Who shall lay any thing to the charge of God’s elect? It is God that justifieth.—Rom. 8.33

[Sermons Delivered in Times of Persecution in Scotland: Donald Cargill, Sermon 6.]





Sermons & Lectures by Donald Cargill.


"Come, my people, enter thou into thy chambers, and shut thy doors about thee: hide thyself for a little moment, until the indignation be overpast. For behold the Lord cometh out of his place to punish the inhabitants of the earth for their iniquity; the earth also shall disclose her blood, and shall no more cover her slain."—Isaiah 26.20,21.
THERE are few, yea, none in safety who are in debt. We wonder how men in debt can be secure. We cannot tell when God will come upon us; but it is man's great advantage to be near God. This is greater than all other advantages. The greatest, yea, the best of blessings are included in it. There are some things, nay, many things that are worse than nothing, and these are evil things; but the being near God hath many unspeakable advantages, and even as to temporal things it goes as high as a mortified soul can desire. But we know that all are not godly; all have not equal advantages. There are some who are children, some who are enemies, and some who are strangers. But there are chambers of safety for the children. What is then for strangers and enemies? Nothing but the wrath of God. What are strangers and enemies like? They are like two rivers that are running far asunder but at length they run both into the ocean, and then they are both one when they come to the ocean or sea of God's wrath. But for children there are chambers, and there is indignation for strangers and enemies to God.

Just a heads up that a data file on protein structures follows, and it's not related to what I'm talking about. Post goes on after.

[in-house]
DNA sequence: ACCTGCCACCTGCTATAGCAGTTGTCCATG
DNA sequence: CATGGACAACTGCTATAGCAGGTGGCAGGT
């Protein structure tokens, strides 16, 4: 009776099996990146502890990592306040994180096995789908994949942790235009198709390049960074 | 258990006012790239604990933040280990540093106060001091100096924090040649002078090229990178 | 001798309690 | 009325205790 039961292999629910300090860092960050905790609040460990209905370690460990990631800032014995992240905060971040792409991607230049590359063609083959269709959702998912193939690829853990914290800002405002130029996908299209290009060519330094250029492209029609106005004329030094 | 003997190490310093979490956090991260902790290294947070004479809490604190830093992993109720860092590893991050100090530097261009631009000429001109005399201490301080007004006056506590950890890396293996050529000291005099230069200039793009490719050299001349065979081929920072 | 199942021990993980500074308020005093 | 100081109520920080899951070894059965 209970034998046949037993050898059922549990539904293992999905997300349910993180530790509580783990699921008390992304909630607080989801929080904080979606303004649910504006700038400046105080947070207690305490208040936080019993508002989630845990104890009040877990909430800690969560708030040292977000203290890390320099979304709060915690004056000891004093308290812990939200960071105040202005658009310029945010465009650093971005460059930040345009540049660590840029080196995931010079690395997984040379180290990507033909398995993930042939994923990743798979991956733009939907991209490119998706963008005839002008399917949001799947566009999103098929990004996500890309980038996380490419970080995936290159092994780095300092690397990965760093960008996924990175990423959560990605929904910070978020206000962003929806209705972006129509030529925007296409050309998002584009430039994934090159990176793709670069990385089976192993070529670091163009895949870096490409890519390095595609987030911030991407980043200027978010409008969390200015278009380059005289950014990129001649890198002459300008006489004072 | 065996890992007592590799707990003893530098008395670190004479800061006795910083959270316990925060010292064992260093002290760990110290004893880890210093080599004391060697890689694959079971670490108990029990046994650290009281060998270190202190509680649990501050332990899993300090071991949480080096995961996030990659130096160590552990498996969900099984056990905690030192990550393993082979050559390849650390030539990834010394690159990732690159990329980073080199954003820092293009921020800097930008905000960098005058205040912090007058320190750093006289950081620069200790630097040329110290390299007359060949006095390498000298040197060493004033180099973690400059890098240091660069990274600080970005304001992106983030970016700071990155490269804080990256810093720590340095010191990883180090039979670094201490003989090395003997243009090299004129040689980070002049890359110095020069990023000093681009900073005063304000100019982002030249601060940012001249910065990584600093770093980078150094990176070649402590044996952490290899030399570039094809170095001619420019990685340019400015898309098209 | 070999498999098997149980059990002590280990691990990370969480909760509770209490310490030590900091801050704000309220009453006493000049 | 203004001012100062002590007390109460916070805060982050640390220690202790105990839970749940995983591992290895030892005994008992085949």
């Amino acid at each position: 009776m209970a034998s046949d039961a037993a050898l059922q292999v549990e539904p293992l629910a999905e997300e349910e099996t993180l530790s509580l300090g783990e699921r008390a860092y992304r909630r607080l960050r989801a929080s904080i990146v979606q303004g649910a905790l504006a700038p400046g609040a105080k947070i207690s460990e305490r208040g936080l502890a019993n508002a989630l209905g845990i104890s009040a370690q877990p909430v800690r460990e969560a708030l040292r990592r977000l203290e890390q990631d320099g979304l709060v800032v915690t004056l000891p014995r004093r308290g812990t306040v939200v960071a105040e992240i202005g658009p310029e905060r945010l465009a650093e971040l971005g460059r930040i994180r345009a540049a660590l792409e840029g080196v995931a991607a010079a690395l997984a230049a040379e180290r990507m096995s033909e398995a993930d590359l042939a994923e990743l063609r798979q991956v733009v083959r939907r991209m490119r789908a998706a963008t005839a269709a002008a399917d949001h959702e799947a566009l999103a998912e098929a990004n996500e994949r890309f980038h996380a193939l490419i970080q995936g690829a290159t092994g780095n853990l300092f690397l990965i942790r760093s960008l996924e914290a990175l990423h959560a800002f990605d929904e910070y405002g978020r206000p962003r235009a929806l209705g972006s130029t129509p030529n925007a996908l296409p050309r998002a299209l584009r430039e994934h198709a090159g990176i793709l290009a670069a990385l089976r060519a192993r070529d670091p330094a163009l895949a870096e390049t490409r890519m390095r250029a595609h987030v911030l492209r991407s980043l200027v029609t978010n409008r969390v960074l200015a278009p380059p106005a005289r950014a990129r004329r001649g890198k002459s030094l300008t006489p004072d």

Well then, we see there is a storm coming; and the Lord shows us the tender care He takes of His people, by warning them beforehand to get themselves into their chambers. "Come, my people, enter thou into thy chambers." We shall say this, that there is much tenderness in God if there were faith in us. Doubtless, it is a great and unspeakable disadvantage to us that we are not exercising more faith in God, especially when we are urged to it upon His account. There is nothing can or will answer His call but faith. God calls none to enter into these chambers but such as have faith. What will put a soul into these chambers? Nothing but faith. Then we may say this of it, that, in effect, faith both opens and shuts the doors. It opens the doors for us to enter in, and it shuts the doors behind us when we are entered into these chambers. Hence, if there be no faith there is no soul can enter in, and there is no soul can be in safety but within these chambers, and there are none can enter in but those who do it by faith.

But there are three things that especially hinder us in the exercise of faith:—

1. The want of an interest in God.
2. The want of conscientiousness of integrity.
3. The want of assurance as to the goodness of the cause.
1st, They that want an interest in God have nothing to trust unto, and so want acquaintance with and nearness to Him. Some children do not or cannot trust unto their charter, which is in effect a trusting and entering into these chambers. Now, where the want of an interest is there will be great discouragement. Ye cannot commit yourselves to God, for what else have ye, if ye want a relation to and acquaintance with Him. But there are few folk that have that charter, and those who want it have nothing to do with that which I am now speaking of. But

2ndly, The conscientiousness of one's integrity helps much in the exercise of faith. When a soul is conscientious of its integrity, though with much infirmity, he can say, "Though I be sometimes overcome with temptations to sin, yet my endeavour is to wrestle and strive against sin." And